It is now November 6, 2017. This summer was unusually hot and dry. Many forest fires in this state. Horrific air pollution from the fires. All electrical connections were disconnected for safety reasons. No recirculation of water through the filters for 4 months. Now the rains have returned and the filters are working in spite of being inactive for 4 months.

It looks like this will be another unusually cold winter. The first snow was this past week. Below freezing temps now at night.  More later.

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Slow sand filter update

It is now April 16, 2017. All the filters are now running again after having been frozen solid this winter.  Hopefully we will have the time and finances to do another water quality test on them. As soon as we have more information, we will post it here. We are in our tenth year of work with slow sand water filtration study.

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Slow sand water filters in freezing weather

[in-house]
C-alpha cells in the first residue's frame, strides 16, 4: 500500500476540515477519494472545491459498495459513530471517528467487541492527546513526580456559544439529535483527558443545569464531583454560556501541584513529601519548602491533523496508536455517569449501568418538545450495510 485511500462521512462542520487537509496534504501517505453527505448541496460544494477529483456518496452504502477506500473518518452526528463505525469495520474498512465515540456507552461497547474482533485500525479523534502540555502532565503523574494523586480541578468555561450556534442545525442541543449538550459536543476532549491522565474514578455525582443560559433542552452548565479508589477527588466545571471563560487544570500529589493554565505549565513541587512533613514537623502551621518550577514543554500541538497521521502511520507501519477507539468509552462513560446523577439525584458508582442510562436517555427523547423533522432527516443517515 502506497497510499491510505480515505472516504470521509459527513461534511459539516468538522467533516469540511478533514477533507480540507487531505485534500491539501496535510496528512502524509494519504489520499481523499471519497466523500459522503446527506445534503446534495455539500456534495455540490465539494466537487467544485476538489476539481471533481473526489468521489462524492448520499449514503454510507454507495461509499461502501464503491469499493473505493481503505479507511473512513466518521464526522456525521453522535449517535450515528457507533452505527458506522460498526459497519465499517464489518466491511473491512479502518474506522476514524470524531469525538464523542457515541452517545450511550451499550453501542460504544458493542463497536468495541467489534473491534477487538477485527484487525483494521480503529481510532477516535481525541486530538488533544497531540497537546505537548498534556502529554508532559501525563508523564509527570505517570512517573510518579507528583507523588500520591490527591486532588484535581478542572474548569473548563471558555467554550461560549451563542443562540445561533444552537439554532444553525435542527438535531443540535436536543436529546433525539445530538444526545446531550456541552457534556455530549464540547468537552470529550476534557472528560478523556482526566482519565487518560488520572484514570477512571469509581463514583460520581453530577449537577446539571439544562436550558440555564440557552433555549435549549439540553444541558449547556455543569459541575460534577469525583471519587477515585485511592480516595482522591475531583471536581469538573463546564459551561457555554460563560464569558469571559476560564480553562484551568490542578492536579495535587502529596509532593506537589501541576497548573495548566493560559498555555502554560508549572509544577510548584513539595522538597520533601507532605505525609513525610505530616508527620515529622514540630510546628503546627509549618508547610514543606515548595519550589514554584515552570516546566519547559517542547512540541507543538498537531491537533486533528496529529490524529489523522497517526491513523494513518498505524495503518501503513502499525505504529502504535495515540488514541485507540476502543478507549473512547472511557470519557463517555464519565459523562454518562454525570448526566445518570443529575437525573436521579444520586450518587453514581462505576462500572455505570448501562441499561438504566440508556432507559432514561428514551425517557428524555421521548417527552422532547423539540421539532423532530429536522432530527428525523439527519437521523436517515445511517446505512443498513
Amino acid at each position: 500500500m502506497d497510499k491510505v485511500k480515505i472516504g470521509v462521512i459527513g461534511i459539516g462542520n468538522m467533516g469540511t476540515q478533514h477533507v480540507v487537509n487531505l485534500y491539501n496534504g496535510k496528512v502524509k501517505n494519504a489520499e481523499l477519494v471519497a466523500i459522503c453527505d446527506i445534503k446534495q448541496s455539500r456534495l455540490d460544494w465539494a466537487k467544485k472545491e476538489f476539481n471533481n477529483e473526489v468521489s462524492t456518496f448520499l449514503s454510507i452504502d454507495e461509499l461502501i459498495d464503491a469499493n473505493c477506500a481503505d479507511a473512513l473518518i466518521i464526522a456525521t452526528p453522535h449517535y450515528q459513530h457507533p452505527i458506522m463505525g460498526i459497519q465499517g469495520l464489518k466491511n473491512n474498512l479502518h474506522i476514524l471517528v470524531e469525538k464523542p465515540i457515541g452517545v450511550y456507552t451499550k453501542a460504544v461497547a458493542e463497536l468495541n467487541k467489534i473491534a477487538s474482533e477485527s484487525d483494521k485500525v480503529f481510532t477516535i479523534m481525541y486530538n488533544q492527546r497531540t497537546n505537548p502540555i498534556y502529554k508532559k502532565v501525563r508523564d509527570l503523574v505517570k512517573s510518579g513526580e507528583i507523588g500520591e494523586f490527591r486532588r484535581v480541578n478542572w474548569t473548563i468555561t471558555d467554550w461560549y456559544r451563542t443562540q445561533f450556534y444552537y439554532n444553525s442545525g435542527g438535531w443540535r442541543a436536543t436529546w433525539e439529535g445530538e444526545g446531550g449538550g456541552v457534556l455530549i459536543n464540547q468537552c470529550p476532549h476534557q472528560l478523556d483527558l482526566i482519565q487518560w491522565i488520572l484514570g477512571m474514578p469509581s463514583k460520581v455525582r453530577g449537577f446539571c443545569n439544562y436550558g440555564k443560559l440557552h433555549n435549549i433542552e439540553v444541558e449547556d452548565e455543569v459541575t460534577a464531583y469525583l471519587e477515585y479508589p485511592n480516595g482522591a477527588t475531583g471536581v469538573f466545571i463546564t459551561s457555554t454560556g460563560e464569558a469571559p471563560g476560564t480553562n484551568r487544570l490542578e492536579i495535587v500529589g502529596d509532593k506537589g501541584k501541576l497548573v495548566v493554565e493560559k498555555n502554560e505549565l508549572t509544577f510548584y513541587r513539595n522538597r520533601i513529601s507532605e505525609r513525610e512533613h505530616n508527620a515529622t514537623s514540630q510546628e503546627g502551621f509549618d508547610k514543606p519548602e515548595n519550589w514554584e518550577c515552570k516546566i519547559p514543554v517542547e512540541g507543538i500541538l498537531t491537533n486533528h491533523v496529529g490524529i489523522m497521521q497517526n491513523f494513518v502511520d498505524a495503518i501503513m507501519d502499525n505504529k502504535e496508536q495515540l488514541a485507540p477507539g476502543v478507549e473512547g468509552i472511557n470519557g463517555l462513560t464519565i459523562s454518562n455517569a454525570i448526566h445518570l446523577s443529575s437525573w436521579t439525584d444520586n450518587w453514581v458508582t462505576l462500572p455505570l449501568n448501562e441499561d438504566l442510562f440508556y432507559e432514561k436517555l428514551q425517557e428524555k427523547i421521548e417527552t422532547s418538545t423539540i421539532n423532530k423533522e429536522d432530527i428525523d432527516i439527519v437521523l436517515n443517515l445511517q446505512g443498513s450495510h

This is an update on the condition of the filters running here with respect to the below freezing weather we have had here in Western Washington state the past two months. There was nearly 3 weeks (part of December and part of January) where the temperature only got above freezing for 5 days during the daylight hours. From Dec 30 to Jan 19, the average temperature was 32 deg F.  with a low of 18 deg F.

All the filters froze solid. Pipes were pushed apart where they were not glued. Several connections that were glued were totally destroyed. So far, all of the connections that were not glued have been found to be ok. We are slowly repairing the damaged pipes that were glued. One pressure tank was destroyed. That is in the process of being repaired. All of the damage found so far, could have been prevented with proper maintenance.

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Rain water harvesting regulation

We get lots of political posts here, particularly people complaining about “big government” “trying to control rain water”.